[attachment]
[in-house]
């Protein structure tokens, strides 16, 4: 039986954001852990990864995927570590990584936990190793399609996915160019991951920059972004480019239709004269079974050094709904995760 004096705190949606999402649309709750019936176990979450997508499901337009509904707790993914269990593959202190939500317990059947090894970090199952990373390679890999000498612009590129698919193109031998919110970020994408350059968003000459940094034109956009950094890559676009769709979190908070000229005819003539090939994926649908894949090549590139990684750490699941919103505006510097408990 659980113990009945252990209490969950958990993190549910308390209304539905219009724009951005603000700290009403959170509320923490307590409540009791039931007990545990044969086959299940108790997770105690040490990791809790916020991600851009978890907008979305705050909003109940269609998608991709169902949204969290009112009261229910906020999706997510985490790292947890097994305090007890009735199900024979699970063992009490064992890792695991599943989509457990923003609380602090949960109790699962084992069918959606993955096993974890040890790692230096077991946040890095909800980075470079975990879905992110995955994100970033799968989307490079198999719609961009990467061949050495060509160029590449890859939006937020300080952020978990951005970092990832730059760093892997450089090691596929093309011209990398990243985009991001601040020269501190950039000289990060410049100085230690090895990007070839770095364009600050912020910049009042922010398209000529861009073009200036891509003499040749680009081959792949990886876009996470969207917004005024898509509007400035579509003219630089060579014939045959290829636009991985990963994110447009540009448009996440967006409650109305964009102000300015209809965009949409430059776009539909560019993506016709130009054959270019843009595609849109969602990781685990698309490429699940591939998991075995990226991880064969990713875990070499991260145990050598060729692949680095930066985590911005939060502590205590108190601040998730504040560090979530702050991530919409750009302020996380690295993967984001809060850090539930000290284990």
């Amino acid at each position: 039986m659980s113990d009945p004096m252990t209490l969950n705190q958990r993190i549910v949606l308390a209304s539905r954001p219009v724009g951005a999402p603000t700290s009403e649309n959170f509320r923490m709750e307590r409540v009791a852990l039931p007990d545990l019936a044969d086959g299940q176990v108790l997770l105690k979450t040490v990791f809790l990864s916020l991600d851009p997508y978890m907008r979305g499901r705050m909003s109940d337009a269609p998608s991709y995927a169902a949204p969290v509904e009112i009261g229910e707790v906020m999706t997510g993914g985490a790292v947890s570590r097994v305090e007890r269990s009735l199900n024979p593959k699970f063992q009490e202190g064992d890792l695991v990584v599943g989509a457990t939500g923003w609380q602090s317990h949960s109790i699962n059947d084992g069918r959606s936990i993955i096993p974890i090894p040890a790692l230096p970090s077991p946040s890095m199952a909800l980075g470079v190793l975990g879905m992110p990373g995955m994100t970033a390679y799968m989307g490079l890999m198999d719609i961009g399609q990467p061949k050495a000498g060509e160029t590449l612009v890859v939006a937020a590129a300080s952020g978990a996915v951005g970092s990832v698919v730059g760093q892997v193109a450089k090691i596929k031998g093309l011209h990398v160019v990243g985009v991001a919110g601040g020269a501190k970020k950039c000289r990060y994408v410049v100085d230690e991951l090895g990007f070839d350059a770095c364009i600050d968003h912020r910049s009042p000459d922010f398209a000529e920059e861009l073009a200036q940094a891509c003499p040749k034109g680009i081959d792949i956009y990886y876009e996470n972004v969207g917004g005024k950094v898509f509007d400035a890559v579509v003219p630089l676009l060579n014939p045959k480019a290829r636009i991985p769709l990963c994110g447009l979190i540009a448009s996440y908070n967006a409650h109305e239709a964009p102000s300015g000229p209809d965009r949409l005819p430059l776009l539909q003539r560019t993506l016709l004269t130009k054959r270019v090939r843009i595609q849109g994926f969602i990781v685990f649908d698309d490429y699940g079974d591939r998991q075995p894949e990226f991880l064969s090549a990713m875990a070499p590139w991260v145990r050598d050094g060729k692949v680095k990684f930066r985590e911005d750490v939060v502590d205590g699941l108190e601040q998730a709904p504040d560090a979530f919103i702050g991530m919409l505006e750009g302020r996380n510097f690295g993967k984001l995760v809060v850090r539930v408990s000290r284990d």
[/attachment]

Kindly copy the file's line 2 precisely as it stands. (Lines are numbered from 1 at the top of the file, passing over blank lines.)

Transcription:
């Protein structure tokens, strides 16, 4: 039986954001852990990864995927570590990584936990190793399609996915160019991951920059972004480019239709004269079974050094709904995760 004096705190949606999402649309709750019936176990979450997508499901337009509904707790993914269990593959202190939500317990059947090894970090199952990373390679890999000498612009590129698919193109031998919110970020994408350059968003000459940094034109956009950094890559676009769709979190908070000229005819003539090939994926649908894949090549590139990684750490699941919103505006510097408990 659980113990009945252990209490969950958990993190549910308390209304539905219009724009951005603000700290009403959170509320923490307590409540009791039931007990545990044969086959299940108790997770105690040490990791809790916020991600851009978890907008979305705050909003109940269609998608991709169902949204969290009112009261229910906020999706997510985490790292947890097994305090007890009735199900024979699970063992009490064992890792695991599943989509457990923003609380602090949960109790699962084992069918959606993955096993974890040890790692230096077991946040890095909800980075470079975990879905992110995955994100970033799968989307490079198999719609961009990467061949050495060509160029590449890859939006937020300080952020978990951005970092990832730059760093892997450089090691596929093309011209990398990243985009991001601040020269501190950039000289990060410049100085230690090895990007070839770095364009600050912020910049009042922010398209000529861009073009200036891509003499040749680009081959792949990886876009996470969207917004005024898509509007400035579509003219630089060579014939045959290829636009991985990963994110447009540009448009996440967006409650109305964009102000300015209809965009949409430059776009539909560019993506016709130009054959270019843009595609849109969602990781685990698309490429699940591939998991075995990226991880064969990713875990070499991260145990050598060729692949680095930066985590911005939060502590205590108190601040998730504040560090979530702050991530919409750009302020996380690295993967984001809060850090539930000290284990």